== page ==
The way we think about the skills kids need—and even how they should play—is deeply tied to the characteristics we expect them to need as adults.
There’s a debate among education and childrearing experts over what virtues to promote in the next generation. Some, particularly among those focused on low-income kids, often emphasize “grit”—the ability to persevere through adversity. Others put more emphasis on cultivating individual passions and ambition.
The way we think about the skills kids need is deeply tied to the characteristics we expect them to need as adults. Daniel T. Rodgers explains how economic and social shifts for the white, northern middle class in the nineteenth century led to radical changes in children’s literature, classroom management, and advice for parents.
At the start of the nineteenth century, Rodgers writes, middle-class white children in the northern states received upbringings that would look almost haphazard to later generations. Parents, schools, and employers of juvenile workers jumped between harsh discipline and impulsive indulgence. Children “oscillated between long stretches of fear-induced obedience and bursts of outright rebellion,” Rodgers writes.
This changed around 1830, just as the region was entering a moment of rapid economic growth. Rodgers argues that the education and child-rearing experts who introduced new ways of raising children were motivated by a deep distrust of destabilizing growth and social confusion.
“To the child shapers the evidence of disorder often seemed omnipresent,” Rodgers writes. “In the swelling and often riotous populations of the cities, in the scrambling of social relations and the overheated competition for place and advancement.”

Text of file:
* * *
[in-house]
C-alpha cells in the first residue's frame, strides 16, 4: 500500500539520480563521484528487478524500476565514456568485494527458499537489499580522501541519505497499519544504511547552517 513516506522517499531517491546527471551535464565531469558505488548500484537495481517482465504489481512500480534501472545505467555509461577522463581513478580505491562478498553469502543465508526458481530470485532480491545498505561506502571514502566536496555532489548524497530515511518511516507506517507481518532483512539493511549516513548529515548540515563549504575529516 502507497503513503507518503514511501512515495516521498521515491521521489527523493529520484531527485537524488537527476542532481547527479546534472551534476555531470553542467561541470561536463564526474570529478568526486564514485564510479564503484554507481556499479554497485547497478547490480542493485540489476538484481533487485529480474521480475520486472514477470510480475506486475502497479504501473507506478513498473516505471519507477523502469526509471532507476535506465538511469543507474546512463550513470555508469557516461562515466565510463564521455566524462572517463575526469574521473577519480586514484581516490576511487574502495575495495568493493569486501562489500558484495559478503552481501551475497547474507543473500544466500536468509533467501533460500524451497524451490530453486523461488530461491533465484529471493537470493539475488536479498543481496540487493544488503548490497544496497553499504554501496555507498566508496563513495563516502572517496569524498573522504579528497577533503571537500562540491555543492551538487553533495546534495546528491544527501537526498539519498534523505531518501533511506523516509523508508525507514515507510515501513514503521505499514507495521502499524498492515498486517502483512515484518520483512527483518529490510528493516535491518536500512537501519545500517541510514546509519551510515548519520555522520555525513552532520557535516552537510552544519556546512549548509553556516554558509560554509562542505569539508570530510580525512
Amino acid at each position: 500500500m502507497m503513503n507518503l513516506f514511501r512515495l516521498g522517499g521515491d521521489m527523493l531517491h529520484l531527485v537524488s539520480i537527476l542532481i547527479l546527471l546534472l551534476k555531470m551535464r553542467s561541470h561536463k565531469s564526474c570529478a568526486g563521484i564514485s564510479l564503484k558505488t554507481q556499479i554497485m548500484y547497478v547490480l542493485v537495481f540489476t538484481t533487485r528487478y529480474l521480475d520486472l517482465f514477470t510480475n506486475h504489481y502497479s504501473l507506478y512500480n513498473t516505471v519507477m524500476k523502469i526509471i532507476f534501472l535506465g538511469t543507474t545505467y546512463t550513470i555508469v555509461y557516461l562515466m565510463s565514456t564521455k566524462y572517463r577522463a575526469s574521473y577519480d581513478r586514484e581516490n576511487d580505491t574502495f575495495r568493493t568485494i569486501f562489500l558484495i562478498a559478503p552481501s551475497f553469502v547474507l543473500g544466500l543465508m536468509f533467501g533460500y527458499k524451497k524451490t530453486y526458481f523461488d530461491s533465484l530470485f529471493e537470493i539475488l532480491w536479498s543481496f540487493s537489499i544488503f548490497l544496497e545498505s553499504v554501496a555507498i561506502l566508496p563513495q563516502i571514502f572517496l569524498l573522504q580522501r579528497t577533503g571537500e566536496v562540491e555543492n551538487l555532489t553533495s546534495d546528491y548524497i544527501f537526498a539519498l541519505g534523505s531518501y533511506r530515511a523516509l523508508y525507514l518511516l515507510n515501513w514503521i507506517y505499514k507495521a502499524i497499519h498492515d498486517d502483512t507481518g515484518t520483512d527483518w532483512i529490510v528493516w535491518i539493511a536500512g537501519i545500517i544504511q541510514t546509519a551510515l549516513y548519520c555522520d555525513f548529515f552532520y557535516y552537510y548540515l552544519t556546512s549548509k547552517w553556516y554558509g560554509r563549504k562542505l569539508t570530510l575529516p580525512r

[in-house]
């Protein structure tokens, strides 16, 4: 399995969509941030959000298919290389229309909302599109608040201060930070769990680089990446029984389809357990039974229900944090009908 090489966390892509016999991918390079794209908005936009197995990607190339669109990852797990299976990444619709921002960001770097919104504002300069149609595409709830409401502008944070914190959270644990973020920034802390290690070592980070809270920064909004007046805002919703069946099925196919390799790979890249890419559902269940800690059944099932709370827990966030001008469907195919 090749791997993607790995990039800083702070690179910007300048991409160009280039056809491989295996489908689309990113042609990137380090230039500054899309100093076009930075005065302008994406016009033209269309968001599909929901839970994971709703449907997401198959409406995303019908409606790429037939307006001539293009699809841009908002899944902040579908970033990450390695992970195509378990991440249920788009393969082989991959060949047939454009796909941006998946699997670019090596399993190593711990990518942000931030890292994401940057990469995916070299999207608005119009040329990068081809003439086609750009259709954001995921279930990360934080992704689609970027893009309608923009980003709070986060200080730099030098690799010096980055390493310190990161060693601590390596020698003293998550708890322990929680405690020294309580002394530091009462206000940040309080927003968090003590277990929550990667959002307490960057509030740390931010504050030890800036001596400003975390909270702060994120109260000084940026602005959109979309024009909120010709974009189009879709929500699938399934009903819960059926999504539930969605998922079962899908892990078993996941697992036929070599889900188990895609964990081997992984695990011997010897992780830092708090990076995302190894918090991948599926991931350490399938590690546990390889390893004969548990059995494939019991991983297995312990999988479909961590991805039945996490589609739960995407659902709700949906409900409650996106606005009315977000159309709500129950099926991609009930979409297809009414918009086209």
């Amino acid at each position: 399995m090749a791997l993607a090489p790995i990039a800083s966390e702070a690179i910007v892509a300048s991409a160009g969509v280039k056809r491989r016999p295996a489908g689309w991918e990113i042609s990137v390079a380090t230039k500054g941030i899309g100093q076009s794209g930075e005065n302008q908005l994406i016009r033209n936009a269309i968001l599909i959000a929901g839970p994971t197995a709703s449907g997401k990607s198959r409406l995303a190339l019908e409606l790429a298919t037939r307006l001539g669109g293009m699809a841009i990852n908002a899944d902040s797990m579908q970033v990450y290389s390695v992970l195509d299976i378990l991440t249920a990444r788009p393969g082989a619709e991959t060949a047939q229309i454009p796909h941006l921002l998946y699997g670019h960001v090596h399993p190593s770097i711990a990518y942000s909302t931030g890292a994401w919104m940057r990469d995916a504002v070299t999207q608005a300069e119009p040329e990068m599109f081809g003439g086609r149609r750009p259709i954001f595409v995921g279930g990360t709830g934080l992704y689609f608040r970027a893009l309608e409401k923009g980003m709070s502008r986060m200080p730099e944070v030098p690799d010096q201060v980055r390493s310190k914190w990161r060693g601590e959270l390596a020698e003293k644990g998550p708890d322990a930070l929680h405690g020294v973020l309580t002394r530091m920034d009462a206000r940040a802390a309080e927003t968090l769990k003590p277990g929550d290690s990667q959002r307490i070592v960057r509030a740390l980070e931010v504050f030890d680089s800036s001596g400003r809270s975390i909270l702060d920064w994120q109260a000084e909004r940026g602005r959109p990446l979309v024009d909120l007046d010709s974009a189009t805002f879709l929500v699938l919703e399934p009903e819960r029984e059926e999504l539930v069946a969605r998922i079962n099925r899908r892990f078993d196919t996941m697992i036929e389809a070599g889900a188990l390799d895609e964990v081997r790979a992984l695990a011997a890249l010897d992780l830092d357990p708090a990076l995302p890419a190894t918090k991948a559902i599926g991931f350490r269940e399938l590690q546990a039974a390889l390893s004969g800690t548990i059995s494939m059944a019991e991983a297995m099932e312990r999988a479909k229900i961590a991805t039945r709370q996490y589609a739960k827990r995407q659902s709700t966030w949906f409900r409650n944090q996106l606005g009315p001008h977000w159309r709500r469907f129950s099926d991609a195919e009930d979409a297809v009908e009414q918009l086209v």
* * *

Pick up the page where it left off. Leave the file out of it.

Schools transformed rapidly, from traditional mixed-age schools to age-segregated classrooms. The new system allowed teachers to closely supervise children, who could now recite age-appropriate lessons in unison rather than working independently most of the time.
At the same time, child-rearing manuals shifted from encouraging vigorous discipline and demanding strict obedience to calling for orderly, habit-forming lessons in “industry, duty, and restraint,” Rodgers writes. Storybooks for children centered on similar themes. Pointedly avoiding dramatic, adventurous story lines, they created heroes who resisted temptation and embraced everyday responsibilities.
By the later years of the nineteenth century, the economic situation was different, and so were adults’ fears for children. As factories and large offices replaced farms and shops, systemization and drab discipline looked to many in the middle class like a greater threat than instability.
In the schools, reformers like Francis W. Parker sought to replace memory drills with child-centered education. Children’s fiction now featured “youngsters who leapt aboard runaway trains, thwarted bank robberies, melted adult hearts, and redeemed aged misers,” Rodgers writes. And one popular late-nineteenth century pediatric manual suggested that parents “let every child, before going to bed, hold a high court of revelry… devoted to romp, to dance, to shout, to sing, to riot, and to play.”
Today, whether that sounds like good advice or like a dangerous invitation to chaotic, risky behavior, probably depends on how we feel about the society and workforce our kids need to prepare for.